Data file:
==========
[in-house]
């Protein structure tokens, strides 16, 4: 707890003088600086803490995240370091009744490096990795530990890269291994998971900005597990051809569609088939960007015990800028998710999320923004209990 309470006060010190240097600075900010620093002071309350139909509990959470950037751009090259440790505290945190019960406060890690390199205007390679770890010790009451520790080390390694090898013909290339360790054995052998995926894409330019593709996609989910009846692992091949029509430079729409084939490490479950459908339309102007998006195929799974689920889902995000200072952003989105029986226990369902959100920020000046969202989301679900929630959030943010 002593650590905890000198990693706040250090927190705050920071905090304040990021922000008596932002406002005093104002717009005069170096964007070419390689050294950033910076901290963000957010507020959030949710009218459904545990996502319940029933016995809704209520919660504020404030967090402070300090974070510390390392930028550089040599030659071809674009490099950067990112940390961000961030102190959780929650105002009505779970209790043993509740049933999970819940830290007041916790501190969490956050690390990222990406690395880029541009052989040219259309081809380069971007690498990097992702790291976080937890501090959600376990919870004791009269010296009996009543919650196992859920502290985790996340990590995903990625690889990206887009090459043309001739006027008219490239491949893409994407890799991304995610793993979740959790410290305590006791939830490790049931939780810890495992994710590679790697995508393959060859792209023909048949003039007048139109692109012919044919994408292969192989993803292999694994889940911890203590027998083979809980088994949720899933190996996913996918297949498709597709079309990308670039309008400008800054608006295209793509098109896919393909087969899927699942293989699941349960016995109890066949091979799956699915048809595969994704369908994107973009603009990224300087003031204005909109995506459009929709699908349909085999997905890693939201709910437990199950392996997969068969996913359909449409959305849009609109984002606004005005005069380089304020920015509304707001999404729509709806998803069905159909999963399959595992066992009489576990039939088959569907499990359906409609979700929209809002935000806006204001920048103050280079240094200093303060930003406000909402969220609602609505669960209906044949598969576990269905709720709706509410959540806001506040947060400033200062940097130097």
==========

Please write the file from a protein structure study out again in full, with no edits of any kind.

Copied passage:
[in-house]
């Protein structure tokens, strides 16, 4: 707890003088600086803490995240370091009744490096990795530990890269291994998971900005597990051809569609088939960007015990800028998710999320923004209990 309470006060010190240097600075900010620093002071309350139909509990959470950037751009090259440790505290945190019960406060890690390199205007390679770890010790009451520790080390390694090898013909290339360790054995052998995926894409330019593709996609989910009846692992091949029509430079729409084939490490479950459908339309102007998006195929799974689920889902995000200072952003989105029986226990369902959100920020000046969202989301679900929630959030943010 002593650590905890000198990693706040250090927190705050920071905090304040990021922000008596932002406002005093104002717009005069170096964007070419390689050294950033910076901290963000957010507020959030949710009218459904545990996502319940029933016995809704209520919660504020404030967090402070300090974070510390390392930028550089040599030659071809674009490099950067990112940390961000961030102190959780929650105002009505779970209790043993509740049933999970819940830290007041916790501190969490956050690390990222990406690395880029541009052989040219259309081809380069971007690498990097992702790291976080937890501090959600376990919870004791009269010296009996009543919650196992859920502290985790996340990590995903990625690889990206887009090459043309001739006027008219490239491949893409994407890799991304995610793993979740959790410290305590006791939830490790049931939780810890495992994710590679790697995508393959060859792209023909048949003039007048139109692109012919044919994408292969192989993803292999694994889940911890203590027998083979809980088994949720899933190996996913996918297949498709597709079309990308670039309008400008800054608006295209793509098109896919393909087969899927699942293989699941349960016995109890066949091979799956699915048809595969994704369908994107973009603009990224300087003031204005909109995506459009929709699908349909085999997905890693939201709910437990199950392996997969068969996913359909449409959305849009609109984002606004005005005069380089304020920015509304707001999404729509709806998803069905159909999963399959595992066992009489576990039939088959569907499990359906409609979700929209809002935000806006204001920048103050280079240094200093303060930003406000909402969220609602609505669960209906044949598969576990269905709720709706509410959540806001506040947060400033200062940097130097």